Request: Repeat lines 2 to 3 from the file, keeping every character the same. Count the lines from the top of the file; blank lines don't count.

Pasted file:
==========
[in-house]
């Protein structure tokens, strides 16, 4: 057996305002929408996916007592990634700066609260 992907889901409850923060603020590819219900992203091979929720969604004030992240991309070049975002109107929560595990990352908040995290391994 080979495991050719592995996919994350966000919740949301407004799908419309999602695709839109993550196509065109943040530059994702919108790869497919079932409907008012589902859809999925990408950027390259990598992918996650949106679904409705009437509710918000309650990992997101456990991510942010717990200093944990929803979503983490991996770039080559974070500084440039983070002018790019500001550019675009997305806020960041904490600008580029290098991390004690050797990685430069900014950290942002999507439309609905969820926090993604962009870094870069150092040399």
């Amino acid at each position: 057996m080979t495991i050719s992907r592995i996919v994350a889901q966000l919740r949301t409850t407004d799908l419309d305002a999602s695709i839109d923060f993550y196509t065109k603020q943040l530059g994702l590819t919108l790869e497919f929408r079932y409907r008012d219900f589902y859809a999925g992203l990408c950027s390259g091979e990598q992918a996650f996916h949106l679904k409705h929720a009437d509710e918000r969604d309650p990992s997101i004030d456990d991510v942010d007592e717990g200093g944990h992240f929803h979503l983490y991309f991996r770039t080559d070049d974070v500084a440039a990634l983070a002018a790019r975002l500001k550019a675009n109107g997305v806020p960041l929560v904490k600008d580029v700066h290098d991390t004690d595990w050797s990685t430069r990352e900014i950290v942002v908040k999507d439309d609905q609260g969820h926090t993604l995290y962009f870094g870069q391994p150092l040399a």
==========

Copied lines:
């Protein structure tokens, strides 16, 4: 057996305002929408996916007592990634700066609260 992907889901409850923060603020590819219900992203091979929720969604004030992240991309070049975002109107929560595990990352908040995290391994 080979495991050719592995996919994350966000919740949301407004799908419309999602695709839109993550196509065109943040530059994702919108790869497919079932409907008012589902859809999925990408950027390259990598992918996650949106679904409705009437509710918000309650990992997101456990991510942010717990200093944990929803979503983490991996770039080559974070500084440039983070002018790019500001550019675009997305806020960041904490600008580029290098991390004690050797990685430069900014950290942002999507439309609905969820926090993604962009870094870069150092040399």
């Amino acid at each position: 057996m080979t495991i050719s992907r592995i996919v994350a889901q966000l919740r949301t409850t407004d799908l419309d305002a999602s695709i839109d923060f993550y196509t065109k603020q943040l530059g994702l590819t919108l790869e497919f929408r079932y409907r008012d219900f589902y859809a999925g992203l990408c950027s390259g091979e990598q992918a996650f996916h949106l679904k409705h929720a009437d509710e918000r969604d309650p990992s997101i004030d456990d991510v942010d007592e717990g200093g944990h992240f929803h979503l983490y991309f991996r770039t080559d070049d974070v500084a440039a990634l983070a002018a790019r975002l500001k550019a675009n109107g997305v806020p960041l929560v904490k600008d580029v700066h290098d991390t004690d595990w050797s990685t430069r990352e900014i950290v942002v908040k999507d439309d609905q609260g969820h926090t993604l995290y962009f870094g870069q391994p150092l040399a």